7. Children benefit from sun exposure, but need guidance to avoid burning.
8. A tan is natural and is generally associated with good health.
And finally - a word about embarrassment
A lot of people here in the UK have a problem removing a few clothes even in their own back garden or in the park. We live on a crowded island and are sensitive about offending others but we get little sunshine and need to take advantage of it when we can. So my plea is: don’t be offended by the naked torso – rejoice in the sun.
Winter sun holidays
One of the best things anyone living in northern Europe can do for their health is take a winter sunshine holiday. A couple of weeks of bright sunshine in midwinter can provide enough vitamin D to last until spring when the sun has gathered some strength in the British Isles. But to be sure of good sunshine you must choose your destination carefully because some countries which are far enough south for good winter sunshine have a cloudy or rainy season.
The sky must be reasonably clear and the sun must be above an angle of 45 degrees for enough UVB to penetrate the atmosphere and reach your skin where it makes vitamin D. Simple geometry tells us that the sun is high enough and provides some useful UVB when the shadow of an object, such as a bottle, is shorter than the object itself.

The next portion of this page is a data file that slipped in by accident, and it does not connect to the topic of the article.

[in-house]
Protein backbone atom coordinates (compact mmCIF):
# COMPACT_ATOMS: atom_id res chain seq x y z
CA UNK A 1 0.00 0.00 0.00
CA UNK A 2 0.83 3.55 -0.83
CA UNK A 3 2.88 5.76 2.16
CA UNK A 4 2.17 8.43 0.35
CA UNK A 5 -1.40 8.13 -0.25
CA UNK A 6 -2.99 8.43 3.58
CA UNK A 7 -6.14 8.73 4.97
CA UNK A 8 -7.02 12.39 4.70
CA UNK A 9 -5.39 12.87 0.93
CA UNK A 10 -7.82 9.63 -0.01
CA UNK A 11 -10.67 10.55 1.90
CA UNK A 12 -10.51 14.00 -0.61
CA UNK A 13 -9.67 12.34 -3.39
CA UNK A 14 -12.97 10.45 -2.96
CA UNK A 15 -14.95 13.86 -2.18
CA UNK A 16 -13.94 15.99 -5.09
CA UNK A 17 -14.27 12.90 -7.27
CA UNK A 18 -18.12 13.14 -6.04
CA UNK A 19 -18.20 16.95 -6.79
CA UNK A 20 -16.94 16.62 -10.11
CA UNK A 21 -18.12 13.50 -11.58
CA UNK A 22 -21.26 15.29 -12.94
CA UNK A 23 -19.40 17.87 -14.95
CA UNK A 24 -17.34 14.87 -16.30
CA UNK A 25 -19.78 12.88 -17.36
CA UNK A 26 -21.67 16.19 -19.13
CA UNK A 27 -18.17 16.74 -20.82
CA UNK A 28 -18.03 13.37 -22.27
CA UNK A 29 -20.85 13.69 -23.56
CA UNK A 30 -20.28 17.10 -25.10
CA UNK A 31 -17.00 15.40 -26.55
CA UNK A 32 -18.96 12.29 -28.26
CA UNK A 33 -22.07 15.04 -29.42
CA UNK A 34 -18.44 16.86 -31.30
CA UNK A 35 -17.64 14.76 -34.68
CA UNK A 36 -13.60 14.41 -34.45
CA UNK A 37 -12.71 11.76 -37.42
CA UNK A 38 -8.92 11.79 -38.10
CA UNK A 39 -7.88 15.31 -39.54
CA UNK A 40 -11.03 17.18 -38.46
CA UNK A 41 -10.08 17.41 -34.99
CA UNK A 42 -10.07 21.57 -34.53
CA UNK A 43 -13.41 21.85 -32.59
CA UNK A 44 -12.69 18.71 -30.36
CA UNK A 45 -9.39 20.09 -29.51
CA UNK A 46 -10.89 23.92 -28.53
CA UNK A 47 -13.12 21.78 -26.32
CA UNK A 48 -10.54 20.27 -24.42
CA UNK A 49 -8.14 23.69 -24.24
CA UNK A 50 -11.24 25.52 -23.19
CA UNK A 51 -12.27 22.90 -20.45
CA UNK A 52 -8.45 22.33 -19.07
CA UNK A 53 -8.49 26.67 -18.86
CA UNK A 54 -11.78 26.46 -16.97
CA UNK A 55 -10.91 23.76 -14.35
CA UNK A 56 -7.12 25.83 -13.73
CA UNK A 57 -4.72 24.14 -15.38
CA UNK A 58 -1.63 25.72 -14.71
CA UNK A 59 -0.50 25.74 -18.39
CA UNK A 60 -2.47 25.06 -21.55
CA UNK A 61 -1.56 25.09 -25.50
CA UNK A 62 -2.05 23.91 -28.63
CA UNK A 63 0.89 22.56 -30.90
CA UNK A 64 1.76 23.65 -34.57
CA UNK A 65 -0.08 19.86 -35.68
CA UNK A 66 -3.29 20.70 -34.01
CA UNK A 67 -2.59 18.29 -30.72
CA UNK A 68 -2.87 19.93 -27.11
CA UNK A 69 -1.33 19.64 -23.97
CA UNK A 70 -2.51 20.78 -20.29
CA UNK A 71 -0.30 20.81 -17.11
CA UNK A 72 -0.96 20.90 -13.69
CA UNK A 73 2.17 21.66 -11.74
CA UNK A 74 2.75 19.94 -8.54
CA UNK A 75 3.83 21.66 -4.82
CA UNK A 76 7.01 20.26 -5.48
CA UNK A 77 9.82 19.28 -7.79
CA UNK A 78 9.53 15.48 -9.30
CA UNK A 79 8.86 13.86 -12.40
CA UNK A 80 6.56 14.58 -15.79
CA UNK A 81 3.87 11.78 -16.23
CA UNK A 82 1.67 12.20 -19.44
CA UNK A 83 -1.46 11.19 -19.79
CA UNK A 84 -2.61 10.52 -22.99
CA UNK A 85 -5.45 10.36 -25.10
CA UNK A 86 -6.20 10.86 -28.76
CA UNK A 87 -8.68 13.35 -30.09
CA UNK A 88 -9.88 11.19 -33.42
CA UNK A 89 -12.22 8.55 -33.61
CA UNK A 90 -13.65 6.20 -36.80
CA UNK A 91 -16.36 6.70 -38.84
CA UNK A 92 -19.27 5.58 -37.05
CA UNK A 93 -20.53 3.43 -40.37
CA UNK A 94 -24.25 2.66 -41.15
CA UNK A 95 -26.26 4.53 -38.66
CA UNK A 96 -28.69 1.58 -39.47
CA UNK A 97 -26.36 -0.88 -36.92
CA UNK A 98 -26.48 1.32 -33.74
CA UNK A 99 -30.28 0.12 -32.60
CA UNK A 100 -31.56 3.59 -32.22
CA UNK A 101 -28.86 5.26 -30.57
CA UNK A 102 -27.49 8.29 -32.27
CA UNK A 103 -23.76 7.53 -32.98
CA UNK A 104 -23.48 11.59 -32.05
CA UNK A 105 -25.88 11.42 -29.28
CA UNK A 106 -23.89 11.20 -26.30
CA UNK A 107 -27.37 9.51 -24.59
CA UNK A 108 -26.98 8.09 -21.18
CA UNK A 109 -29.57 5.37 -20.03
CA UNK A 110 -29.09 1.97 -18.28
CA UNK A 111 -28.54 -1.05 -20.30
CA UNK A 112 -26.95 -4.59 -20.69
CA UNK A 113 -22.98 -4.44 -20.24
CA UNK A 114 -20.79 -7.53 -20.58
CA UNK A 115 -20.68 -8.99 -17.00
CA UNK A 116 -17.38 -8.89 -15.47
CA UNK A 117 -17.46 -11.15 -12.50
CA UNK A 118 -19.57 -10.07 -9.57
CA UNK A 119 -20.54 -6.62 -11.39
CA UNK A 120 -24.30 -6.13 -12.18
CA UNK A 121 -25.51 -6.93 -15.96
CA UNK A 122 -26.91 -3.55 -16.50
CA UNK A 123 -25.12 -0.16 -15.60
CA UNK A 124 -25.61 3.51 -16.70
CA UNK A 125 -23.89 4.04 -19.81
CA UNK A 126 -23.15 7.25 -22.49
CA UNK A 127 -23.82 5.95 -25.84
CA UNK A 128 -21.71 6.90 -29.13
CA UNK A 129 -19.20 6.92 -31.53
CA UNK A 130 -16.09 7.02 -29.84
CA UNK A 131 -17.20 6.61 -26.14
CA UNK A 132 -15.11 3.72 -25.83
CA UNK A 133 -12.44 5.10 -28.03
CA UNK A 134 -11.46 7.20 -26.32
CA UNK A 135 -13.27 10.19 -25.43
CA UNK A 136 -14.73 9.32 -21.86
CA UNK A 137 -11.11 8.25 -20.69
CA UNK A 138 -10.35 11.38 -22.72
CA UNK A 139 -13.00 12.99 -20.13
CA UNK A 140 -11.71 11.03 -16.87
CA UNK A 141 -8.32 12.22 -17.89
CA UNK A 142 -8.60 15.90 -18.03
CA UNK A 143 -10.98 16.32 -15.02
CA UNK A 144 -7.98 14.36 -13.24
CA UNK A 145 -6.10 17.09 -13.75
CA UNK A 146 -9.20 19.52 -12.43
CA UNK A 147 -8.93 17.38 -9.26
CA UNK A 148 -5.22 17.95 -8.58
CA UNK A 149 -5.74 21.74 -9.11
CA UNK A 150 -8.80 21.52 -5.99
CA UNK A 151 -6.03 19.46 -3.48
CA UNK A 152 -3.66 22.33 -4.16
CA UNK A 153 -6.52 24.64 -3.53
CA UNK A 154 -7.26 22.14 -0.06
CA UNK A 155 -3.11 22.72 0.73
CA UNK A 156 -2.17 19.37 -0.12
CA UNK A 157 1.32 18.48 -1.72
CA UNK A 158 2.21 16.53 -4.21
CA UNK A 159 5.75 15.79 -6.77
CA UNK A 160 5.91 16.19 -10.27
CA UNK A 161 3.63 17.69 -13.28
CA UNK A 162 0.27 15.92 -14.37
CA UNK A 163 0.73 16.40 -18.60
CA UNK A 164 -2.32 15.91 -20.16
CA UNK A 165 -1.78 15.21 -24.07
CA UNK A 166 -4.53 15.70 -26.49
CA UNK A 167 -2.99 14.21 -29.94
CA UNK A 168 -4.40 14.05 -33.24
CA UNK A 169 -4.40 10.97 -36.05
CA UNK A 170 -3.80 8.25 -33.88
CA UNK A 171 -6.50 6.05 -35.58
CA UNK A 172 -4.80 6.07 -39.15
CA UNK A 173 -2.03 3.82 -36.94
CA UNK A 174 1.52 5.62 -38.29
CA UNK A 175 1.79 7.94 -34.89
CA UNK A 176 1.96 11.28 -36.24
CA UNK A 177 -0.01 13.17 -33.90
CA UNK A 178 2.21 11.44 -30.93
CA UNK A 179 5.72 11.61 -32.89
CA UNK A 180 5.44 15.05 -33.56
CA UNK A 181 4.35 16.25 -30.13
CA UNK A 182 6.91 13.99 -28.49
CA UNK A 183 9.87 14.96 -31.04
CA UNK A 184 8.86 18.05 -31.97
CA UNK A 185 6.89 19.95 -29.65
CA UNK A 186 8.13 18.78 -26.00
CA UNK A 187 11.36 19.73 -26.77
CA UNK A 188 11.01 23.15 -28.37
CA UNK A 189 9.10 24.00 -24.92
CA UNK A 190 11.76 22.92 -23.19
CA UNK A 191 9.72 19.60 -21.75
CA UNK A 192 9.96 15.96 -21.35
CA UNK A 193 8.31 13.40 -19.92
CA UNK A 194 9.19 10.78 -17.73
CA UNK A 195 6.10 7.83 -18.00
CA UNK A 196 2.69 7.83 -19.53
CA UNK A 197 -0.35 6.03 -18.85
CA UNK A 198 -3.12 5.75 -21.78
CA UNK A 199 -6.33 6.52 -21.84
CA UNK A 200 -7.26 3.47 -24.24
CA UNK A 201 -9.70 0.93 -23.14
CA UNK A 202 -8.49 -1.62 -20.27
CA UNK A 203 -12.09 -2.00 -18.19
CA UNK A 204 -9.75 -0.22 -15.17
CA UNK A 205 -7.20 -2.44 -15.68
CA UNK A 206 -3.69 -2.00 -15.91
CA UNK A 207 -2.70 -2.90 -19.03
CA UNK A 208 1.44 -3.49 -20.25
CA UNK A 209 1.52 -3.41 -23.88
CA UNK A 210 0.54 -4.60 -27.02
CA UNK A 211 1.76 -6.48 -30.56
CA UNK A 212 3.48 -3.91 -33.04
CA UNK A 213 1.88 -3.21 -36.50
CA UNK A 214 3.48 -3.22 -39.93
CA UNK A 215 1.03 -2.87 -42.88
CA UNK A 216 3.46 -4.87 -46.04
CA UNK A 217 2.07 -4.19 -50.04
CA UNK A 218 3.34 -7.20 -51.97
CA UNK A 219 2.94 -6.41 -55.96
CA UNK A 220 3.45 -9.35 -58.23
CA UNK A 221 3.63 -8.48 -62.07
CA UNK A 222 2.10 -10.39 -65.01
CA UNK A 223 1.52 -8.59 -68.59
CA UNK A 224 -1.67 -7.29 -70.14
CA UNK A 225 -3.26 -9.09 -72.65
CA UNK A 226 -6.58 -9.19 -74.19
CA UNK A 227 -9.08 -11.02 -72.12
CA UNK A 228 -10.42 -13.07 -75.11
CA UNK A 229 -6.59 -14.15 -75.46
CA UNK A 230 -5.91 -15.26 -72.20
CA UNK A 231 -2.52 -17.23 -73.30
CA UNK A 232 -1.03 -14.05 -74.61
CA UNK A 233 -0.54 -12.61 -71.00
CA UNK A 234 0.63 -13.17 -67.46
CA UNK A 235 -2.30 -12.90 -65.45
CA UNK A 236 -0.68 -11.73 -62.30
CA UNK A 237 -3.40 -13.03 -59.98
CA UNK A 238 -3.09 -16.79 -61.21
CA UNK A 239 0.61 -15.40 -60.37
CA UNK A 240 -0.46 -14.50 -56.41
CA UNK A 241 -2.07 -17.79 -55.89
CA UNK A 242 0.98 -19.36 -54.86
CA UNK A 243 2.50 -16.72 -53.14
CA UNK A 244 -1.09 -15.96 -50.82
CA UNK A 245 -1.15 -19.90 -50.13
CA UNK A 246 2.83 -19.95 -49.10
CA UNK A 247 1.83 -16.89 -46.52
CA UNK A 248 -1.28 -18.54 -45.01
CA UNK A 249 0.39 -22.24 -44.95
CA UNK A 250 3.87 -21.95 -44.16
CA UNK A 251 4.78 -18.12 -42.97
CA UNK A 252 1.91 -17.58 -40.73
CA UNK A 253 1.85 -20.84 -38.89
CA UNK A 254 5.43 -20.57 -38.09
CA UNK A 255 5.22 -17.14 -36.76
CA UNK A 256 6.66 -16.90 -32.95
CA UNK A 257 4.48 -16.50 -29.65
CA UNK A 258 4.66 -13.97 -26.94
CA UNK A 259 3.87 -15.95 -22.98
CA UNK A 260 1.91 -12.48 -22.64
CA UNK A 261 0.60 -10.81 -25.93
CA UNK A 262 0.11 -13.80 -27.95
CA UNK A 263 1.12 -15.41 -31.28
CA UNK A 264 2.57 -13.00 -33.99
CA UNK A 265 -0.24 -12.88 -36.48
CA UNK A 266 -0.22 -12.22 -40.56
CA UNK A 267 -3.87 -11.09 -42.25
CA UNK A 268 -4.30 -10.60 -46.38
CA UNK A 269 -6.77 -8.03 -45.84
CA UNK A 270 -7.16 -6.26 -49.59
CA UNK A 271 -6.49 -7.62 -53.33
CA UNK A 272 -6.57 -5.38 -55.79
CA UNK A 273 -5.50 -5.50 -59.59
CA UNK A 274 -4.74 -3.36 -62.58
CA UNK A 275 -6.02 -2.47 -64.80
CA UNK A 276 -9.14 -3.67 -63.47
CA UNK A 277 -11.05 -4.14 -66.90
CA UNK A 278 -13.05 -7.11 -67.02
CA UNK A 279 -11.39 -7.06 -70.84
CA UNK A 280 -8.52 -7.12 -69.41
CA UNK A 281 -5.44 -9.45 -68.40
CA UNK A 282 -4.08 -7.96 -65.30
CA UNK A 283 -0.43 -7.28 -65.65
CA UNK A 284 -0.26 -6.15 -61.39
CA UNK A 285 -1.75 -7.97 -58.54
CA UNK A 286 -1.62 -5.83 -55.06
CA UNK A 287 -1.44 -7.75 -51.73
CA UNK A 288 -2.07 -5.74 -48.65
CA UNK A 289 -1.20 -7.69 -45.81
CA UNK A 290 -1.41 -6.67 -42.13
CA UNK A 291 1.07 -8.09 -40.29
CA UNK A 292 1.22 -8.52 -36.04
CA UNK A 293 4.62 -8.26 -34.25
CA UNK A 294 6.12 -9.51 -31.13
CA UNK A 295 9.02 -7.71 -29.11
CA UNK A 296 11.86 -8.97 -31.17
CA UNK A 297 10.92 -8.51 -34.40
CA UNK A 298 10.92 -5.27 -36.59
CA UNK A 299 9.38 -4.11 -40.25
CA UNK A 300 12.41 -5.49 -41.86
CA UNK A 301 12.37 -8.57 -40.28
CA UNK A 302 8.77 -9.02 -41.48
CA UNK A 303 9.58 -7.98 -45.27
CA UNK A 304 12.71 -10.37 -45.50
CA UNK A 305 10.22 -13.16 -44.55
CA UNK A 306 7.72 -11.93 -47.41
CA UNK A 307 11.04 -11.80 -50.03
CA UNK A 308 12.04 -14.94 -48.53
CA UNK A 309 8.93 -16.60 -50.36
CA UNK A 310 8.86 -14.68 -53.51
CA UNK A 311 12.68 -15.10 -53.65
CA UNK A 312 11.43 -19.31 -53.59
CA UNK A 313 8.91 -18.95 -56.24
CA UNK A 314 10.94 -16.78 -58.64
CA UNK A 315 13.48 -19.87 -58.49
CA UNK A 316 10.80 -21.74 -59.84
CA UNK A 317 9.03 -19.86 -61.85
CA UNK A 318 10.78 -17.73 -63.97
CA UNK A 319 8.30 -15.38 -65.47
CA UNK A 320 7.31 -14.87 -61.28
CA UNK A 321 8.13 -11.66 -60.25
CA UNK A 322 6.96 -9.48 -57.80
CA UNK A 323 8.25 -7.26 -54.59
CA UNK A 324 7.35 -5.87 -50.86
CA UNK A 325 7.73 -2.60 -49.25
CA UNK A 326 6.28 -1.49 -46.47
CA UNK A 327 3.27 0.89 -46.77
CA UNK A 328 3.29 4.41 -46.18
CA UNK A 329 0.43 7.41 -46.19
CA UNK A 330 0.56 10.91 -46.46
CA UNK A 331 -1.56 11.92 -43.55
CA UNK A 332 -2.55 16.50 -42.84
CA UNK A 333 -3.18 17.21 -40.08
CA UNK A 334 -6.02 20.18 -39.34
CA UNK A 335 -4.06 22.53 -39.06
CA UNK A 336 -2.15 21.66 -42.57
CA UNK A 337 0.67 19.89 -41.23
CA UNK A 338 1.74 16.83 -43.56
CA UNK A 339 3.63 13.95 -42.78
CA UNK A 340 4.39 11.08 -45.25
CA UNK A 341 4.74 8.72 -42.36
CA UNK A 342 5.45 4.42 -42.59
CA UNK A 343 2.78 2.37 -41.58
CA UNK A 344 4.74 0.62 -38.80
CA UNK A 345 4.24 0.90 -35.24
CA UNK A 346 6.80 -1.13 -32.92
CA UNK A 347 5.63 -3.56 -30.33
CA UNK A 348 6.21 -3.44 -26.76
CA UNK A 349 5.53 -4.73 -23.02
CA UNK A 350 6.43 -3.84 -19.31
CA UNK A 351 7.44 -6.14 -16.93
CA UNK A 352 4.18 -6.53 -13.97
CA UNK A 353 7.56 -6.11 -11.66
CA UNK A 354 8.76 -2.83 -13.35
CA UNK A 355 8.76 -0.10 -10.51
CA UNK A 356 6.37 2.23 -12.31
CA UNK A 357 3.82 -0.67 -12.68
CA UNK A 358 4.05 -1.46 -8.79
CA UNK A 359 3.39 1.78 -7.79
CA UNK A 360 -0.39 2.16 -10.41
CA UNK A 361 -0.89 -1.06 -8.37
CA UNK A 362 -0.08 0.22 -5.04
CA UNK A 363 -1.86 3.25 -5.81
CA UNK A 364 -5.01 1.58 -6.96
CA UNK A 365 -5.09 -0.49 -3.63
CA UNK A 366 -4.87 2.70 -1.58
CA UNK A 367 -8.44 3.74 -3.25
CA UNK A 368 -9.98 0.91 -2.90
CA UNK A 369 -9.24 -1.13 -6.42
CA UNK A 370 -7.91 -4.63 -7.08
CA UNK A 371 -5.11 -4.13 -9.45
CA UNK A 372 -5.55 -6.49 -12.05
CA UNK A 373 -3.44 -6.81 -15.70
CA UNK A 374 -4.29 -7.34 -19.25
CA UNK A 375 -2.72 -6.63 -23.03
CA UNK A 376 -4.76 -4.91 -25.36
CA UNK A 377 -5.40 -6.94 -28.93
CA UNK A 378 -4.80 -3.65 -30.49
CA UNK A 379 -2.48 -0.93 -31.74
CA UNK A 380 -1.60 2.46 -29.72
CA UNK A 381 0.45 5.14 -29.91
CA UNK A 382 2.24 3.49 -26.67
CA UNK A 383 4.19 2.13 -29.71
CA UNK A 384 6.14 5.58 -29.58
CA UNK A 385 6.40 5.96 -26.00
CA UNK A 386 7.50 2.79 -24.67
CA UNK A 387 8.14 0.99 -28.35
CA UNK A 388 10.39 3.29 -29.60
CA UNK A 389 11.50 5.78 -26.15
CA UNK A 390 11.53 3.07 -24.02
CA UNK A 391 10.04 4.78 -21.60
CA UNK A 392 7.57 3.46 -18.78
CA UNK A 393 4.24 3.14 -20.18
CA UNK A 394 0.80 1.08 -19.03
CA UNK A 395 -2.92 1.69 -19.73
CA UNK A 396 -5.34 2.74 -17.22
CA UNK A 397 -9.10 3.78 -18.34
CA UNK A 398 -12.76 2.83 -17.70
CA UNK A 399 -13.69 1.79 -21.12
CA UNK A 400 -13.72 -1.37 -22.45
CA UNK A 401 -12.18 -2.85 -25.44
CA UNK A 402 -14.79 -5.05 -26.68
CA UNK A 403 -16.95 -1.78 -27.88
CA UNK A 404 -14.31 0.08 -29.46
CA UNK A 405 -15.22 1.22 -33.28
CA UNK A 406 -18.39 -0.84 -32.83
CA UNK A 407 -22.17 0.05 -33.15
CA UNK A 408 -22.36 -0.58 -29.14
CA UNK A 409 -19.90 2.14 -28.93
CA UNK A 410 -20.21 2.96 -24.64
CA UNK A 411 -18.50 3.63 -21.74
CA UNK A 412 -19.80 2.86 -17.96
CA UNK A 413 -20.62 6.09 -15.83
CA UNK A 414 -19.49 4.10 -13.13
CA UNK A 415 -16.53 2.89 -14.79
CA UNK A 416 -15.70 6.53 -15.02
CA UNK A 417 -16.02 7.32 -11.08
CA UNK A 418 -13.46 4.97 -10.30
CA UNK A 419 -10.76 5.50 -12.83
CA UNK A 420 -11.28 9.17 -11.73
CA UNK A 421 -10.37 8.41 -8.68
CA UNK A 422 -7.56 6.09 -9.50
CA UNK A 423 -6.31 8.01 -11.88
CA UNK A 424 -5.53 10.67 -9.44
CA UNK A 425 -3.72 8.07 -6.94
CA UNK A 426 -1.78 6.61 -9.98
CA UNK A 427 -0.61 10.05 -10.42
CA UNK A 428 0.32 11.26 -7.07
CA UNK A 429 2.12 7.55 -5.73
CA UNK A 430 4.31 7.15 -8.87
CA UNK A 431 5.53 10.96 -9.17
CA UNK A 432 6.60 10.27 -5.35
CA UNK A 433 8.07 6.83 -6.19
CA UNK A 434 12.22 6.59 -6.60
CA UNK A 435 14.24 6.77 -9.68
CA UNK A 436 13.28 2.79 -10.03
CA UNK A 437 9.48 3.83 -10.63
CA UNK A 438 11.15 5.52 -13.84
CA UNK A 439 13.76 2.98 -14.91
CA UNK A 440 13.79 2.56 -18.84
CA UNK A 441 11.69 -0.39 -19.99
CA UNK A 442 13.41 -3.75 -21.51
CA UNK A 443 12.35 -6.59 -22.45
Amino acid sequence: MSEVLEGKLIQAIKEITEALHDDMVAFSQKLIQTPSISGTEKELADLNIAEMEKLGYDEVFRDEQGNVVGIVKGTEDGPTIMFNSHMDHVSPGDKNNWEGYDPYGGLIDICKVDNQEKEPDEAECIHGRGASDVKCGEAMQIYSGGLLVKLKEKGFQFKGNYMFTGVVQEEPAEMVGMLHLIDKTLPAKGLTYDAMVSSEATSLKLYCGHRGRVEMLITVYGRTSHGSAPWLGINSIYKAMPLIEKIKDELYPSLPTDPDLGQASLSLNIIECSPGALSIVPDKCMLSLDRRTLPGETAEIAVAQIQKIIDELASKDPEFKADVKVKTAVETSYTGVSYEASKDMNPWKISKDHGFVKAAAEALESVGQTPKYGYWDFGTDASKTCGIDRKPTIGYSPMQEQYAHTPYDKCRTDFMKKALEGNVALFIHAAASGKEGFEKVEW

A rough rule for those searching for winter sun is to choose destinations below about 30° north or in the southern hemisphere. Wherever you go, take care if you have not had much previous exposure to the sun. Expose as much skin as possible but take care not to burn. A few minutes in the sun may be enough to begin with, especially for any areas of skin that have not had much exposure in the past – see our advice on Sunbathing above.
Southern Spain or Portugal, Malta, Cyprus and Crete are the most southerly destinations in Europe. They provide a very pleasant climate in winter but for two or three months the sun has too little strength to provide much if any vitamin D. In October and possibly the first week or two of November and in the last week or so of February and in March the sun will be beneficial in these southern parts of Europe, but only in the middle of the day. However it is generally warm in winter in these southern locations and so you can wear shorts and a short-sleeved shirt or an off the shoulder dress and enjoy the weak winter sun for an hour or so midday.
The sunniest spot in Europe is actually Faro, capital of the Portuguese Algarve which enjoys 3,170 hours of sunshine a year. Seville in Andalucia is the sunniest spot in Spain with 2,928 sunny hours a year – an average of eight hours a day. This compares with the sunniest spots in the UK, Eastbourne and Bognor Regis in Sussex, which have around 1850 hours of sunshine a year.